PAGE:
Kurdistan and Turkey open new positive chapter
President Barzani and PM Barzani received Turkish Prime Minister Ahmet Davutoglu in the capital city of Erbil to discuss energy and security On Friday November 21, 2014.
Turkish Prime Minister Ahmet Davutoglu met with leaders in Kurdistan, his second stop in the violence-plagued country after Baghdad, as he continues the bond-building visit.
In talks with the Kurdistan Regional President Masoud Barazani, energy and military cooperation were discussed following a visit seen as a solution to long-standing tensions between Ankara and Baghdad.
«I'm very happy to be visiting Erbil as Prime Minister," Dabutoglu said, adding that discussions had focused on humanitarian aid to Iraq's IDPs and security as well as economic cooperation.
«I would like to reiterate that Turkey will continue to look after its brothers," he said, in reference to those forced to flee ISIL. «We have built camps in Duhok with a total capacity of 35,000 people."
Speaking at a joint news conference in Erbil, Barazani confirmed that 150,000 barrels per day of crude oil from the Kirkuk oilfields will begin to flow into Turkey.
Kurdistan Region President Massoud Barzani said that Baghdad would send Erbil $500 million as part of an agreement reached between both sides last week on solving their budget disputes.
“We have agreed that Baghdad will send the Kurdistan Region $1 billion in two installments and in return we will give Baghdad 150,000 barrels of oil,” said Barzani at a press conference.
This is a massive step, since Turkey has no domestic energy output of its own, and therefore relies on imports.
«Money revenue from this transaction was held effectively in escrow, where it was touched by neither the Kurds, nor Baghdad, but has now been released to Baghdad."
Kurdistan Regional Government Prime Minister, Nechirvan Barzani, also met in Erbil his Turkish counterpart Ahmed Davutoglu and his accompanying delegation.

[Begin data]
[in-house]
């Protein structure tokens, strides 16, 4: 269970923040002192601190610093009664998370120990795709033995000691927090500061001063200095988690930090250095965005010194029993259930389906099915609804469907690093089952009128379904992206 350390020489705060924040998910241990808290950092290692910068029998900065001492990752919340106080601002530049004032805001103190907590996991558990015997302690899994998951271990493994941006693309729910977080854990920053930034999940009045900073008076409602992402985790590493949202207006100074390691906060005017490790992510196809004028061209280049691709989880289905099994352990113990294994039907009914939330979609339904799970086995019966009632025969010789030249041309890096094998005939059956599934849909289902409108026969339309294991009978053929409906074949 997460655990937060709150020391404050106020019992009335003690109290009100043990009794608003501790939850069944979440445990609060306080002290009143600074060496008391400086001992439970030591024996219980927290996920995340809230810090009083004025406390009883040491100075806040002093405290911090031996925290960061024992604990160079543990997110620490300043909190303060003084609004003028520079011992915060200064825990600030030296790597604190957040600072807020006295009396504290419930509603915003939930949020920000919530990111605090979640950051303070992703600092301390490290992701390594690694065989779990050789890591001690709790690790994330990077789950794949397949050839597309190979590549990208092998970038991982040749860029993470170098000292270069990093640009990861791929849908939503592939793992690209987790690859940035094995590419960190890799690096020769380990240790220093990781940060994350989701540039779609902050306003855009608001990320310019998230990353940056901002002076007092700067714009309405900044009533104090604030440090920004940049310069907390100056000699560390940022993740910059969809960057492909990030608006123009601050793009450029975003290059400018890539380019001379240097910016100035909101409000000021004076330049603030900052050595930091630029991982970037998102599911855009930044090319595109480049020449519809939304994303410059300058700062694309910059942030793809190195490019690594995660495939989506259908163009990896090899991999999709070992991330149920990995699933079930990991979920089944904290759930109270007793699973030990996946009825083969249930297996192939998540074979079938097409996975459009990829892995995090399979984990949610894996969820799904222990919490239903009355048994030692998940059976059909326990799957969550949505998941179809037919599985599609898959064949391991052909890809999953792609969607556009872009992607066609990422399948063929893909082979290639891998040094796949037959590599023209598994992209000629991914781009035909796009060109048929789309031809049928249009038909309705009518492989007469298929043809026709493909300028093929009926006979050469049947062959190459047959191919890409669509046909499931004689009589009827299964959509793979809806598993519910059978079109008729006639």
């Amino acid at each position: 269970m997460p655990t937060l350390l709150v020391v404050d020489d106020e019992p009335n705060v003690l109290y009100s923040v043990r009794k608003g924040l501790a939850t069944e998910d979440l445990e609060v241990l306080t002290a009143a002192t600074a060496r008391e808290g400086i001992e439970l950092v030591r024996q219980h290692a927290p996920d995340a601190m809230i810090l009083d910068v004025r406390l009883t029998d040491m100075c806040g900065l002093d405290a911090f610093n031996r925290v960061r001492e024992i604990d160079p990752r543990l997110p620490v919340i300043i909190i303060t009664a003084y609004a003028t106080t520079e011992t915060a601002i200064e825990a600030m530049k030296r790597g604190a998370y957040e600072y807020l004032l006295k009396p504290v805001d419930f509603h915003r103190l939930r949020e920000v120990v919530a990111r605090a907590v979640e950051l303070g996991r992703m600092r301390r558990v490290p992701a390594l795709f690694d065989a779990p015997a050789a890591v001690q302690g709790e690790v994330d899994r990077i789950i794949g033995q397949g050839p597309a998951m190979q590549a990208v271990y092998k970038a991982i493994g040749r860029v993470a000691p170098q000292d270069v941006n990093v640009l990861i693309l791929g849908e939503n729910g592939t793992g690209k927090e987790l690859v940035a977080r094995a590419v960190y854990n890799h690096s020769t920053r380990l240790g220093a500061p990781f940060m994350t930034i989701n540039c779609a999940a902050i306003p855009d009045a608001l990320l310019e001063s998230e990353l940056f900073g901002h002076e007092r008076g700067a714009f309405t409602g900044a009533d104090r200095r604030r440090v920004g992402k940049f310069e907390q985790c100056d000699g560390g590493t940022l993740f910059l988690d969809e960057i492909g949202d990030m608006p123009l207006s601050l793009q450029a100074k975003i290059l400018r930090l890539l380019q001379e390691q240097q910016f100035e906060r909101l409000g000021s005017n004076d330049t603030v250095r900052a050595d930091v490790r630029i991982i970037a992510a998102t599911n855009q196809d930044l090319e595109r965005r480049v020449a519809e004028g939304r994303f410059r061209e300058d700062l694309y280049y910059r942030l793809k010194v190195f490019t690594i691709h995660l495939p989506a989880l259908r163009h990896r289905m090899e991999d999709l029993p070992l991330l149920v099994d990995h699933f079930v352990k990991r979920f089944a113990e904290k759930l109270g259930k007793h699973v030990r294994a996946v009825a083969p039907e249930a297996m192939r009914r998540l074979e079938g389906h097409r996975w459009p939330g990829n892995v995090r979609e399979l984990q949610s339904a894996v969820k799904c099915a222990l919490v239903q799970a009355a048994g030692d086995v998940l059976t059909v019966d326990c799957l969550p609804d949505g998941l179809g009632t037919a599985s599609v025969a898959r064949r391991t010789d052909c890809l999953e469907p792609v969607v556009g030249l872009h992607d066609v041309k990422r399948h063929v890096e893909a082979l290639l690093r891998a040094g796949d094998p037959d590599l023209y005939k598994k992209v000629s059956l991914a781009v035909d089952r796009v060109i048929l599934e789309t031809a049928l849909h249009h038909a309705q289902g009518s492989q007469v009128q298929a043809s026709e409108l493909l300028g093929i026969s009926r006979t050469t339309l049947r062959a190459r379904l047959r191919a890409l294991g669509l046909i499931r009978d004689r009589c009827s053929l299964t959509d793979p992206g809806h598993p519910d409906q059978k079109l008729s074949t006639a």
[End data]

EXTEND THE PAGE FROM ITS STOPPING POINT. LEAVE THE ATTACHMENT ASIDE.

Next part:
The meeting was attended by KRG Deputy Prime Minister, Qubad Talabani, KRG ministers of Interior, Peshmerga Affairs, Finance and Economy, Planning, Tourism, and Parliament Affairs, and the Spokesperson of the Kurdistan Regional Government.
The two sides discussed the situation in Iraq and Kurdistan and the latest security and military developments in the war against ISIS terrorist organization. They also discussed the outstanding issues between Erbil and Baghdad as well as Turkey's relations with Iraq and Kurdistan and com- mercial, diplomatic and political relations.
Security was also a major issue in the Turkish Premier's talks with his Iraqi counterpart Haidar al-Abadi in Baghdad on Thursday.
Davutoglu «offered Turkish military assistance to Iraq," Abadi said at a joint news conference on Thursday, later adding that this could include arming and training members of Iraq's planned national guard.
Iraqi volunteer forces «need training and we may discuss training these forces in neighboring Turkey," Abadi said. The Iraqi Premier also said that he agreed to visit Turkey next month.
Davutoglu's trip to Iraq follows a visit to Turkey by Iraqi Foreign Minister Ibrahim al-Jaafari earlier this month that was aimed at patching up the strained ties between the two neighbours.
Recep Tayyip Erdogan, now Turkey's President, also repeatedly clashed with Abadi's predecessor, Nouri al-Maliki.
The two countries have also disagreed over the protracted Syrian civil war, where mostly-Sunni rebels are seeking to overthrow President Bashar al-Assad.
Shia-majority Iraq is seen to prefer al-Assad, whose Alawite sect is an offshoot of Shia Islam, while Sunni Muslim Turkey backs the rebel groups.
Previous attempts to patch up Iraqi-Turkish relations were unsuccessful, but prospects appear improved now that the two countries both have new governments.
«Turkey has always favored a government inclusive of all of Iraq's ethnic and religious groups. No one should be excluded from the political arena. A united Iraq must be built," Davutoglu said.
GLOBE PHOTO/Safin Hamid